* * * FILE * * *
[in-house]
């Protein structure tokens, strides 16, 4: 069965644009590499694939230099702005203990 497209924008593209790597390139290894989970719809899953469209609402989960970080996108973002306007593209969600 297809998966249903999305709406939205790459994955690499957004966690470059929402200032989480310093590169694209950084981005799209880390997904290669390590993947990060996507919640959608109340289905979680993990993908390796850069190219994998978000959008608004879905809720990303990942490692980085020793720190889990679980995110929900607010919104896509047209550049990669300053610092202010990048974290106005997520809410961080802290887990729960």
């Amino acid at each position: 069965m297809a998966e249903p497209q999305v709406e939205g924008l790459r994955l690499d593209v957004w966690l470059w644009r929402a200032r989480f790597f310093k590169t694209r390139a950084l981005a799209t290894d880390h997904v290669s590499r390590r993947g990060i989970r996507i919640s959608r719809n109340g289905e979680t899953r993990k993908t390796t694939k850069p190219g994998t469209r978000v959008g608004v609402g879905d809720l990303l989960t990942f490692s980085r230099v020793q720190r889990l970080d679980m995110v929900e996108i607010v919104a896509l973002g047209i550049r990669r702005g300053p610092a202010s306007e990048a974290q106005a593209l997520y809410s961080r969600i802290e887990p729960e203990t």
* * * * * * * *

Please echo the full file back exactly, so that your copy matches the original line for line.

[in-house]
């Protein structure tokens, strides 16, 4: 069965644009590499694939230099702005203990 497209924008593209790597390139290894989970719809899953469209609402989960970080996108973002306007593209969600 297809998966249903999305709406939205790459994955690499957004966690470059929402200032989480310093590169694209950084981005799209880390997904290669390590993947990060996507919640959608109340289905979680993990993908390796850069190219994998978000959008608004879905809720990303990942490692980085020793720190889990679980995110929900607010919104896509047209550049990669300053610092202010990048974290106005997520809410961080802290887990729960």
């Amino acid at each position: 069965m297809a998966e249903p497209q999305v709406e939205g924008l790459r994955l690499d593209v957004w966690l470059w644009r929402a200032r989480f790597f310093k590169t694209r390139a950084l981005a799209t290894d880390h997904v290669s590499r390590r993947g990060i989970r996507i919640s959608r719809n109340g289905e979680t899953r993990k993908t390796t694939k850069p190219g994998t469209r978000v959008g608004v609402g879905d809720l990303l989960t990942f490692s980085r230099v020793q720190r889990l970080d679980m995110v929900e996108i607010v919104a896509l973002g047209i550049r990669r702005g300053p610092a202010s306007e990048a974290q106005a593209l997520y809410s961080r969600i802290e887990p729960e203990t």